Bearish Before It Was Cool


How did you resist the temptation to buy at $1,000 a foot?

Mr. Gural: First of all, we’re not sellers. So the only way you can make money doing that would be to buy and sell. And, if you look at it, that’s who was making money. A guy would buy a building; he would hold it a year; he would realize quickly that he’s not making any money; and then the broker who sold him the building would come to him and say, ‘You know, I could sell this building to a client of mine, and give you a $50 million profit.’ … When you do this long enough, you know that bad things always happen. You know, things just happen. Tenants go bankrupt that you never expected to go bankrupt. Or they merge.

Does the apparent shortsightedness of so many other people in the industry boggle your mind?

Mr. Kuhn: It’s not shortsightedness. It’s about risk. Everybody has their own threshold of risk.

What do you see the next year looking like?
Mr. Gural: I think you’ll see leasing activity. I think you’ll see a lot of renewals, because I would think most landlords are not going to let a tenant leave, if they can help it. … I think you’ll see a lot of stories about buildings going back to the bank.

How are you going to fill the void left by Scott Panzer and his team leaving for Jones Lang LaSalle?

Mr. Kuhn: That’s the easiest question you’ve asked. Look at the statistics for the first six months in Crain’s; we did great. We had our best year ever. So, I don’t know how to answer this question without slamming Scott, because I don’t want to do that, but what I want to say is, there are very few brokers that make such an impact on a firm that it’s going to matter.
Mr. Gural: We retained a lot of Scott’s clients, because a lot of Scott’s clients were …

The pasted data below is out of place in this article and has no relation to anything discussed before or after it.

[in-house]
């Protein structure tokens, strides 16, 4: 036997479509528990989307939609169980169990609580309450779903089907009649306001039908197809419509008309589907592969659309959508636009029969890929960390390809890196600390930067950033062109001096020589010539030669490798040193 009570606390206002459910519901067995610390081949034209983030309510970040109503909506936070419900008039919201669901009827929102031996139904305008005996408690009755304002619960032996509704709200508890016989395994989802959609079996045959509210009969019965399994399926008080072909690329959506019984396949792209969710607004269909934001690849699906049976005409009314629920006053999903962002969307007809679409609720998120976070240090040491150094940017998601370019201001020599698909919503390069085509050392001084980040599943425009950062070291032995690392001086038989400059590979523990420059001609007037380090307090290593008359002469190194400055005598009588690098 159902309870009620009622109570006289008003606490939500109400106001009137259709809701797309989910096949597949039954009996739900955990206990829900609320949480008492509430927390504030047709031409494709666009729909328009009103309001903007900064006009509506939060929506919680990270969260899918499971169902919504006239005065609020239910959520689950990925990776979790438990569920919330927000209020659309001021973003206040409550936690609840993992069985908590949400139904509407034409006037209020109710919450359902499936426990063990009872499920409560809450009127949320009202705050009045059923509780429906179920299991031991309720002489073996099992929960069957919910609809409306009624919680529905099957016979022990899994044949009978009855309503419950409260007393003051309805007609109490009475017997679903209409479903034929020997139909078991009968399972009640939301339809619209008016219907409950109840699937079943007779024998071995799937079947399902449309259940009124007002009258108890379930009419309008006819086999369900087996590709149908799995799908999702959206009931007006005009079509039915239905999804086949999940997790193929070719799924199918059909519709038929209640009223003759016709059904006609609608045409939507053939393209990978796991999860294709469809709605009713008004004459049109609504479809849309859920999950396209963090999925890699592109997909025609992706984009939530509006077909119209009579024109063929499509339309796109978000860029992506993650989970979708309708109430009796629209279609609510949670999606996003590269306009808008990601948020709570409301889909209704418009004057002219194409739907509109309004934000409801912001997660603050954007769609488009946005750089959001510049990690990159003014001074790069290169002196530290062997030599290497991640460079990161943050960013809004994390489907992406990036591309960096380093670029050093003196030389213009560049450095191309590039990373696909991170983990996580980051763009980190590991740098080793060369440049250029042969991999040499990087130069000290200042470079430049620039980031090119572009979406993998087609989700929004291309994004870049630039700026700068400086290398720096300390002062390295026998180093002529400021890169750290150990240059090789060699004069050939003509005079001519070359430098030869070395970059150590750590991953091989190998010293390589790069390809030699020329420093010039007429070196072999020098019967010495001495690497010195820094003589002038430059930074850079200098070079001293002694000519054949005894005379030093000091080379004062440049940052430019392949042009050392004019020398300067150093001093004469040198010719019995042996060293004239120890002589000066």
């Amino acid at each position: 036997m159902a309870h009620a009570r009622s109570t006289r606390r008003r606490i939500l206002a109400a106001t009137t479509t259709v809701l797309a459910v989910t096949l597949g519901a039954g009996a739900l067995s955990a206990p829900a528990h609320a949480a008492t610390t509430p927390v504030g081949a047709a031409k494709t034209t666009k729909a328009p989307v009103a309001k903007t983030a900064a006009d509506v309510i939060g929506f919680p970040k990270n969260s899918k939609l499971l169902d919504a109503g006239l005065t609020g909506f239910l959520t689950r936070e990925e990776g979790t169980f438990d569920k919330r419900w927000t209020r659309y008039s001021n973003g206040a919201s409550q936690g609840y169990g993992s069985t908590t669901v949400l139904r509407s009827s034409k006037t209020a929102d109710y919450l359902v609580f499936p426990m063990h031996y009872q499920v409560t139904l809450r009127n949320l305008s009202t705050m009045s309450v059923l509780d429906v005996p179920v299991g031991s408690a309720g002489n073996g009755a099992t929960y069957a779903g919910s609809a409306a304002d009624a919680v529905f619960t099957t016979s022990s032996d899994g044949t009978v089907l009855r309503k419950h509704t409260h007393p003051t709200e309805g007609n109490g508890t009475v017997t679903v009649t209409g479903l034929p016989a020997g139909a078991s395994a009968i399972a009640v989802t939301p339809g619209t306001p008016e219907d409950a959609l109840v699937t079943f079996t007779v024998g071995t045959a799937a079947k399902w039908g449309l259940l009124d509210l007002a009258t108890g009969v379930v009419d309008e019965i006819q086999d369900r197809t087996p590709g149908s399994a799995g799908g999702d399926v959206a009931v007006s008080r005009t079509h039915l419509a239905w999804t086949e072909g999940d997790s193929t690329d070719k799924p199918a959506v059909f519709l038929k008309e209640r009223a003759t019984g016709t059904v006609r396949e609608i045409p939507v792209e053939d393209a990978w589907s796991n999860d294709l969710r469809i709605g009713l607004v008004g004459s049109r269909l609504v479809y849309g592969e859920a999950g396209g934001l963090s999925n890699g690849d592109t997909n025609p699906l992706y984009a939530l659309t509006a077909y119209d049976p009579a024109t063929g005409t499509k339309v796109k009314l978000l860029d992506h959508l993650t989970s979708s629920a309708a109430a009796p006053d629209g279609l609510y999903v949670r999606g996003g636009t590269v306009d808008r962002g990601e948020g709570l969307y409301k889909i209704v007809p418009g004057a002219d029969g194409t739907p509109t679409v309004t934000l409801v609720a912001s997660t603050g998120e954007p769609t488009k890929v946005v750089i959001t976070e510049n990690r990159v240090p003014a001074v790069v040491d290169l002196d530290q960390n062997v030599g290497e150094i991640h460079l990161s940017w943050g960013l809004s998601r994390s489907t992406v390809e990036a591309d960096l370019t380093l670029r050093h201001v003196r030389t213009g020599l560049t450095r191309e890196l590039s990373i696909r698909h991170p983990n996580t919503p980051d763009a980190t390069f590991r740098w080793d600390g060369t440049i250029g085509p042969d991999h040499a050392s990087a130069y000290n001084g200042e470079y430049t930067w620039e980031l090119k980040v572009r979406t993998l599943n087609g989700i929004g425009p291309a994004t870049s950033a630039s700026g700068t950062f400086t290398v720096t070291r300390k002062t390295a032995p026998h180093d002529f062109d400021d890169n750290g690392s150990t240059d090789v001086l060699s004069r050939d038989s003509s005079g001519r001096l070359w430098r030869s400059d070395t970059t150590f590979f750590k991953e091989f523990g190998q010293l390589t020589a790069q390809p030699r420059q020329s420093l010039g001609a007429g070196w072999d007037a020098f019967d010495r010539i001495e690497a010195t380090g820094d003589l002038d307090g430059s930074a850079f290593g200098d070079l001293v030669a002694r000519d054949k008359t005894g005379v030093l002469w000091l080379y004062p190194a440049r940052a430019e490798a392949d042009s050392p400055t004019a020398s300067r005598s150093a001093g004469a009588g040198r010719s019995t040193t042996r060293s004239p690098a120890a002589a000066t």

Mr. Kuhn: … were Barry’s business. Don’t forget. Barry was Scott’s mentor. Scott may deny it at this point. I don’t think he would. And a lot of that business was Barry’s business. And I think people underestimate in the tenant-rep world how much Barry contributes. And so, we lost one of the 20 top brokers. And we lost maybe one of his top 10 clients, so I don’t think that it’s an issue.

Last question: Do you think the whole Cushman & Wakefield/CB Richard Ellis rivalry is overplayed?
Mr. Kuhn: No, I don’t. I’ll tell you why. We’re talking New York now?

Yeah.
Mr. Kuhn: Here’s the interesting thing. On a global basis, the rivalry is CBRE/JLL. C&W has lost a lot of market share in a lot of places. But you’ve got to remember that [Bruce] Mosler and [Steve] Siegel have their own little rivalry.

Do they?
Mr. Kuhn: Absolutely. It’s a friendly rivalry, because they’re friends. But on top of that, Steve was at C&W. He went to CBRE. They’ve stolen guys back and forth. But in New York City, JLL is really not a factor. You look at Crain’s, you saw the list! So, we were always the third guy looming. … We would like to think that’s going to become less of a rivalry because of us.

drubinstein@observer.com

Bearish Before It Was Cool